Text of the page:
There are 5,000 licensed food carts in New York, and they’re as much of an urban icon as the MTA’s subway signage or the Chrysler building. Too bad they’re killing the planet.
It’s not the food—the grub is OK, if not exactly slimming; it’s the gas generators powering the carts. Most food carts run off a diesel generator that’s designed to run only a few hours. Vendors run them for stretches of up to 14 hours, leading to a high output of greenhouse-gas emissions such as carbon monoxide, nitrous oxide, and particulate matter. You can see the smoke with the naked eye, but the hard facts are even more frightening: The research and consulting firm Energy Vision found that each cart produces the same amount of nitrous oxide as 186 cars on the road.
A new pilot program between the city and a Queens-based company called MOVE Systems aims to cut down on that pollution by at least 60 percent. For the past year, MOVE has been fine-tuning a new kind of food cart—called the MRV100—that’s powered by a mix of battery-generated electricity and solar energy, instead of dirty gas. The plan calls for getting a fleet of 500 new carts up and running by the summer of 2016, with the first 100 slated to roll out this summer.
The basic design of a food cart—distinguished from a food truck by its size and how easy it is to drive it, operate it, and park it—hasn’t seen much of an upgrade since the 1970s, when the city stopped issuing permits for new carts. (The scarcity of permits has spawned a black market that drives up the price for legit permits, similar to the illegal system of taxicab medallions.) Without new permits, there was little incentive to improve the kiosks. Plus, the EPA didn’t even outline emissions standards for generators until 2000.
For a 40-or-so-year-old design, the typical food cart is actually pretty sturdy and resilient. “The quality is surprisingly good,” says Michael Dubrovsky, a co-founder of Simply Grid, which merged with Mobile Vending Natural Gas a year ago to form MOVE Systems. It’s good enough that MOVE initially planned to retrofit existing food carts with products akin to electric vehicle chargers, rather than manufacturing an entirely new line of carts. Then they took a closer look under the hood to discover that none of these carts has the same design. “Each one is made artisanally in Queens and Brooklyn, at what we call chop shops,” Dubrovsky says. “Each one has different compartments, the plumbing is not up to code, so by the time you rip all that out, all of a sudden you’ve put liability on yourself.” So MOVE had to scrap the magpie carts and start from scratch.
The new MRV100 looks more like a compact, boxy Airstream than a rickshaw. It’s made of stainless steel, has rounded corners, and is about five feet wide by ten feet long. Besides the photovoltaic panels on the roof, the cart has a quieter hybrid compressed natural gas generator that charges an on-board battery, which can power the cart about half the time, giving the generator a break. MOVE plans to issue three different tiers of battery storage, so that a smoothie vendor running an energy-sucking blender can tap into more stored energy than one who’s flipping crêpes.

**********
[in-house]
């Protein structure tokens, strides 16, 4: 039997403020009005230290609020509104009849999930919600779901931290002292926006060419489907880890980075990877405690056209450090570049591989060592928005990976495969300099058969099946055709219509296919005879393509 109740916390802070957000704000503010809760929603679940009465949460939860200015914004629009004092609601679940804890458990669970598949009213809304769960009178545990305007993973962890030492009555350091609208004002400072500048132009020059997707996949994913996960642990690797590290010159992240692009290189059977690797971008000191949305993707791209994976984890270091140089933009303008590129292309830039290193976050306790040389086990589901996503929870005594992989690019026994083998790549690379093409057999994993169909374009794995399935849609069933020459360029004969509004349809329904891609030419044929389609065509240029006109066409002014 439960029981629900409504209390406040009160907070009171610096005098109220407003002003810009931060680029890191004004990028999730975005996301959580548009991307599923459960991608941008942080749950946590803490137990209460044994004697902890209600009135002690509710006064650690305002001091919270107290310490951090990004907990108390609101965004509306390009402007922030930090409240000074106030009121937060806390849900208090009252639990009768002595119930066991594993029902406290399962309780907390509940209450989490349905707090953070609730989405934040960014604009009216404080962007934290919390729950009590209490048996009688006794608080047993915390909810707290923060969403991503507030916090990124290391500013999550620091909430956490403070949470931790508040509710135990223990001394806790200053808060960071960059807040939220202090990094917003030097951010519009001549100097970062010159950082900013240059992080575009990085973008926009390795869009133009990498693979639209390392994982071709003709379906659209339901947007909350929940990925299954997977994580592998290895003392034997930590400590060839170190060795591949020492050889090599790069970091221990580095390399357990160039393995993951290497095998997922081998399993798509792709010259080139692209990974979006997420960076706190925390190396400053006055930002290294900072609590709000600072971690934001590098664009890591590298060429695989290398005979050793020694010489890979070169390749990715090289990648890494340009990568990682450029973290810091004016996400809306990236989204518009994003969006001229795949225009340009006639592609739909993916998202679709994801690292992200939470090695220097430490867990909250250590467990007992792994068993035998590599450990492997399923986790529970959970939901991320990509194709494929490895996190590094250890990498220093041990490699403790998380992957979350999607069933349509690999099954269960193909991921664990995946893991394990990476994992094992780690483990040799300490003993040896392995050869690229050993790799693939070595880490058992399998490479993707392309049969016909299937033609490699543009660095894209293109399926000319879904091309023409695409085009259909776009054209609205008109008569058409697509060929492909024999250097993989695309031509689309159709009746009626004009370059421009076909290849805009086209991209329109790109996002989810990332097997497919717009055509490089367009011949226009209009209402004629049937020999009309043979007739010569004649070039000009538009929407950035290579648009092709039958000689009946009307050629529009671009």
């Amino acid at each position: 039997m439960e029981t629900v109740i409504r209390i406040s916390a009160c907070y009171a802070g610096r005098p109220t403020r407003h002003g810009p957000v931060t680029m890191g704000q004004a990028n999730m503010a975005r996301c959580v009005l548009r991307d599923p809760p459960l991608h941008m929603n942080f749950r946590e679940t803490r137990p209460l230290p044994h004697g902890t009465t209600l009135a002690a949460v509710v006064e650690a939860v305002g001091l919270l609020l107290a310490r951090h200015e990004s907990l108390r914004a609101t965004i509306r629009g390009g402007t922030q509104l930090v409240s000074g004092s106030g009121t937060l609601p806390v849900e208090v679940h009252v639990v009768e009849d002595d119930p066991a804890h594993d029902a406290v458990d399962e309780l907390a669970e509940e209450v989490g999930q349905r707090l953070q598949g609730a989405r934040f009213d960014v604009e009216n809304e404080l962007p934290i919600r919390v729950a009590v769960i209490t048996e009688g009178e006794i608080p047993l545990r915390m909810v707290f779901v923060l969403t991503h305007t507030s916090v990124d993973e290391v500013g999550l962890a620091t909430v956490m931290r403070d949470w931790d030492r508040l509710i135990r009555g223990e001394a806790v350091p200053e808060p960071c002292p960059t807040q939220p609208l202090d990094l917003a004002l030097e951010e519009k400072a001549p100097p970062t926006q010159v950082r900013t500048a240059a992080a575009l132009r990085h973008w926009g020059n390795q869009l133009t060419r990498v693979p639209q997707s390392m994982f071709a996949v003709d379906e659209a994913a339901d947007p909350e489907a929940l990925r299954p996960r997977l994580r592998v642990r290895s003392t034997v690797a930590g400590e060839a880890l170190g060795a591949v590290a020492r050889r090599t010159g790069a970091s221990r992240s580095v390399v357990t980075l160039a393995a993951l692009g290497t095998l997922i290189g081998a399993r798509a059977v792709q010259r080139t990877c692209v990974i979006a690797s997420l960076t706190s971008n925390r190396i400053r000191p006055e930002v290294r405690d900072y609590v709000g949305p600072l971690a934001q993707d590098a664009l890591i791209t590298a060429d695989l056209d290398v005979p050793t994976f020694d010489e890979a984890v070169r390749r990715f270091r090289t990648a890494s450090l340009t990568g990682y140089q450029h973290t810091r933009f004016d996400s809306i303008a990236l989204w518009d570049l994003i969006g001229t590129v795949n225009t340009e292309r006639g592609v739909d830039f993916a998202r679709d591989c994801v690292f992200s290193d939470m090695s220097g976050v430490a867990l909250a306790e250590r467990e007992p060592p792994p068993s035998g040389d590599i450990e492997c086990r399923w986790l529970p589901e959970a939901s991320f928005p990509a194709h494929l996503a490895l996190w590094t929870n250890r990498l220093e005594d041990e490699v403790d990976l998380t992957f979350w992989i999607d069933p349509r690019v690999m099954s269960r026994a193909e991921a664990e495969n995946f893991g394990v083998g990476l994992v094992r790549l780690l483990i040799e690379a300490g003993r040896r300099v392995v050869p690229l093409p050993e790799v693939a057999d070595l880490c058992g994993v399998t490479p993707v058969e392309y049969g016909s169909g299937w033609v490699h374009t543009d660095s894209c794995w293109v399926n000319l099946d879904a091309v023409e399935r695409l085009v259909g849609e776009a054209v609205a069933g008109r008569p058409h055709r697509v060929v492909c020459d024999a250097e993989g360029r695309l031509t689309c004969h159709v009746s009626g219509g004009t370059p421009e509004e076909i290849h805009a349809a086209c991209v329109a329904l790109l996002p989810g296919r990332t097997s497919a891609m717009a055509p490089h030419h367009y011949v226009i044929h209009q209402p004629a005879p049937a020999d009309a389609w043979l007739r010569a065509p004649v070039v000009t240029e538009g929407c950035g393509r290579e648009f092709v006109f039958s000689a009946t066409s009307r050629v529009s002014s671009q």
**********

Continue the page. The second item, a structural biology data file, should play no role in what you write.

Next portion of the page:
The MRV100 will also be equipped with small Internet-enabled computers featuring GPS and a range of sensors, including for fuel pressure and food temperature. At the moment, these monitoring stations will be used by the cart owners, rather than the vendors, to make sure things are running smoothly. Down the line, MOVE imagines that the new technology will provide information that vendors can use to tailor their menus and point-of-sale systems. And to preserve the quality of the carts for as long as possible, the chassis of the MRV100 is bolted, not welded, on. Because New York is a coastal city, the salt in the air can easily damage the metal on the trucks. Replacing the bottom on the older, welded-together models can cost thousands of dollars and take days; with the new ones, it’s a quick repair.
One hundred of the first carts will be funded by MOVE and reserved for disabled veterans, and the remaining 400 will go to vendors who sign up—at no cost to them, because the pilot program will be sponsored. (MOVE says they are still reviewing sponsors and advertisers and have yet to make a selection.) Vendors will still have to shoulder the costs of the compressed natural gas fuel (but not Internet connectivity), but Energy Vision’s report also suggests that running a food cart on grid power could save $5,200 a year in energy charges.
Overall, MOVE’s objective is to make the MRV100 feel more like a restaurant than a hot-dog stand. Besides the sheer fact that they’ll be shiny and new, the MRV100 carts will allow for hundreds of kitchen-equipment configurations (the MOVE guys imagine chef partnerships down the line) and make better use of bigger, transparent windows, so customers can see more of the food and how it’s being prepared—upping both their trust and the vendor’s pride in his preparation. “I can’t imagine serving gourmet quinoa out of the older carts,” Dubrosky says.
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